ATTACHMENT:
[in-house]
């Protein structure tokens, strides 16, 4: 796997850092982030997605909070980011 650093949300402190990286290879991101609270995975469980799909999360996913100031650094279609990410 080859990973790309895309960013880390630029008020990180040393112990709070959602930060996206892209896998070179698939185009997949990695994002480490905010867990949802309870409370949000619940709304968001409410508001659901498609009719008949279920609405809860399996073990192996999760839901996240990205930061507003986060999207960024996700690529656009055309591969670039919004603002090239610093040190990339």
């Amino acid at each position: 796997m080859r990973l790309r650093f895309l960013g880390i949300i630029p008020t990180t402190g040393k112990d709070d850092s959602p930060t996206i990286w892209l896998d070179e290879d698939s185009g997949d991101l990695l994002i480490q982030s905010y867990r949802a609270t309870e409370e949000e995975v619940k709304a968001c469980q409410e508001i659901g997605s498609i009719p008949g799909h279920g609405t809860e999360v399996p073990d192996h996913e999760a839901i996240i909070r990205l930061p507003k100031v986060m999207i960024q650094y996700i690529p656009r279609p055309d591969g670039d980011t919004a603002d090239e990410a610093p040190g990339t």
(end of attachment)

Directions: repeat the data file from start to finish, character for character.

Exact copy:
[in-house]
């Protein structure tokens, strides 16, 4: 796997850092982030997605909070980011 650093949300402190990286290879991101609270995975469980799909999360996913100031650094279609990410 080859990973790309895309960013880390630029008020990180040393112990709070959602930060996206892209896998070179698939185009997949990695994002480490905010867990949802309870409370949000619940709304968001409410508001659901498609009719008949279920609405809860399996073990192996999760839901996240990205930061507003986060999207960024996700690529656009055309591969670039919004603002090239610093040190990339």
């Amino acid at each position: 796997m080859r990973l790309r650093f895309l960013g880390i949300i630029p008020t990180t402190g040393k112990d709070d850092s959602p930060t996206i990286w892209l896998d070179e290879d698939s185009g997949d991101l990695l994002i480490q982030s905010y867990r949802a609270t309870e409370e949000e995975v619940k709304a968001c469980q409410e508001i659901g997605s498609i009719p008949g799909h279920g609405t809860e999360v399996p073990d192996h996913e999760a839901i996240i909070r990205l930061p507003k100031v986060m999207i960024q650094y996700i690529p656009r279609p055309d591969g670039d980011t919004a603002d090239e990410a610093p040190g990339t």